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Medline ® Abstract for Reference 27

of 'Cancer of the ovary, fallopian tube, and peritoneum: Surgery for recurrent cancer'

27
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Effect of cytoreductive surgery on survival of patients with recurrent epithelial ovarian cancer.
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Zang RY, Zhang ZY, Li ZT, Chen J, Tang MQ, Liu Q, Cai SM
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J Surg Oncol. 2000 Sep;75(1):24-30.
 
BACKGROUND AND OBJECTIVES: The value of secondary cytoreductive surgery is still controversial, especially in patients with recurrent epithelial ovarian cancer. In this retrospective study, we investigated the effect on survival of secondary cytoreduction for recurrent disease and variables influencing redebulking surgical outcome.
METHODS: Between 1986 and 1997, 60 patients who received primary cytoreductive surgery and platinum-based chemotherapy for stage III and IV epithelial ovarian cancer experienced disease recurrence at least 6 months after completion of primary therapy, and secondary surgical cytoreduction was performed. The optimal residual disease cutoff was 1.0 cm. The Cox proportional regression model and Logistic stepwise regression were used in statistical processing of the data.
RESULTS: The median progression-free interval between the two operations was 13 months (range, 6-56 months). Optimal secondary cytoreduction was achieved in 23 patients (38.33%). There was a significant difference in survival between patients who were optimally cytoreduced compared to those suboptimally cytoreduced, withan estimated median survival in the optimal group of 19 months vs. 8 months in the suboptimal group (chi(2) = 22.04, P = 0.0000). Prognosis of survival for individuals with progression-free interval>12 months was better than that of those with the interval</=12 months (chi(2) = 5.22, P = 0.0224). Patients with ascites at disease recurrence suffered a pessimistic outcome, with an estimated median survival of 6 vs. 13 months in those without ascites (chi(2) = 13.99, P = 0.0002). Multivariate analysis strongly suggested that residual disease after second operation, ascites at disease recurrence, and progression-free interval were independent prognostic factors of survival. Logistic stepwise regression revealed that recurrent ascites (P = 0.0072, relative risk = 20.36) and residual disease after the second operation (P = 0.0096, relative risk = 5.16) were important determinants of secondary surgical outcome.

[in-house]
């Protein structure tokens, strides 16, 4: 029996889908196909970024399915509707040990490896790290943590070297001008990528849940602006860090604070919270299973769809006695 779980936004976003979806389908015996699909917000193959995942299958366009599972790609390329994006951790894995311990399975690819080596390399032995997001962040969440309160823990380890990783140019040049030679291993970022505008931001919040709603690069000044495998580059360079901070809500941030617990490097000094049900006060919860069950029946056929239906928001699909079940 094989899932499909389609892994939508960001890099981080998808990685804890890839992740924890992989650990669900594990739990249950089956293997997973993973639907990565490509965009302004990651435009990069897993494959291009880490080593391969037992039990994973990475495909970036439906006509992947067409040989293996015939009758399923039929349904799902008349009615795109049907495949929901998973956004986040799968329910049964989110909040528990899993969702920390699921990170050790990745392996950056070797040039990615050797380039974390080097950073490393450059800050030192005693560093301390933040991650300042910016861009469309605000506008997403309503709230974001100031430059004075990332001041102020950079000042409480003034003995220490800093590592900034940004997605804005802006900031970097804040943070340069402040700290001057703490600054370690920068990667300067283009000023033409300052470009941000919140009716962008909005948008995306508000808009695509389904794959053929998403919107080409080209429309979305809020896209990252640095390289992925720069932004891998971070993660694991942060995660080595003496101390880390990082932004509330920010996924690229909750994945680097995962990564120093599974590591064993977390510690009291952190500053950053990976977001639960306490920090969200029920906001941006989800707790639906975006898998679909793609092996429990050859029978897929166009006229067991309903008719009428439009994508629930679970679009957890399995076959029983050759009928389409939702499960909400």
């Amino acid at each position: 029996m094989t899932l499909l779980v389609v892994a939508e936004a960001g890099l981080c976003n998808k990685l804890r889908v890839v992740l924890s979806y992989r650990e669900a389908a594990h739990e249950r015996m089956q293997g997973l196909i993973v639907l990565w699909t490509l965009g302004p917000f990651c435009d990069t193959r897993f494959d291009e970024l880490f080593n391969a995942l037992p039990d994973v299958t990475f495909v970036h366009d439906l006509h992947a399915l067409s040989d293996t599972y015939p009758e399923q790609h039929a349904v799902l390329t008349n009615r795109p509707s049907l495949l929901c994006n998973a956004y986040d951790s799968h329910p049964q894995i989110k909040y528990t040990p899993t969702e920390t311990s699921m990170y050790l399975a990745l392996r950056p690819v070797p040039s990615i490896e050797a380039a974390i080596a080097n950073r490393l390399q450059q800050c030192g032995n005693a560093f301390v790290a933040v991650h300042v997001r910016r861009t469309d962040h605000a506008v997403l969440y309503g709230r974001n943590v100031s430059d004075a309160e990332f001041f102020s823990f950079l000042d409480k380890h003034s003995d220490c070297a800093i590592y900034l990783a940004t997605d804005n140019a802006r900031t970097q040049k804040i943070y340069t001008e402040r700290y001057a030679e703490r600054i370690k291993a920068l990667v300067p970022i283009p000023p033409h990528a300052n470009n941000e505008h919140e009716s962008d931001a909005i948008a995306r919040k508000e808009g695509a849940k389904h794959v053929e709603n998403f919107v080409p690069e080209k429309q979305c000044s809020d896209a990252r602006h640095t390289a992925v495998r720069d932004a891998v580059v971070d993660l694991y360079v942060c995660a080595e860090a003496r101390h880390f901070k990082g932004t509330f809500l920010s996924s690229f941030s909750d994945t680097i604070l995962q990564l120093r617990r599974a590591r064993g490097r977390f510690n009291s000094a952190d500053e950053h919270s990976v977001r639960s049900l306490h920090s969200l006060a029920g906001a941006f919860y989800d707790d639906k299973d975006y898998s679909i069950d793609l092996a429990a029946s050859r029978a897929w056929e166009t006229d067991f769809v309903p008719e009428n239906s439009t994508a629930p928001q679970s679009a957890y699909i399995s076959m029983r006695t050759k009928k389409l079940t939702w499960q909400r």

CONCLUSIONS: Secondary cytoreductive surgery significantly lengthened survival for patients with recurrent epithelial ovarian cancer. Patients with ascites at disease recurrence, however, were not suitable for aggressive secondary surgery, and redebulking surgery for those with residual disease of>1.0 cm after primary operation should be considered prudently.
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Department of Gynecological Oncology, Cancer Hospital, Shanghai Medical University, Shanghai, China.
PMID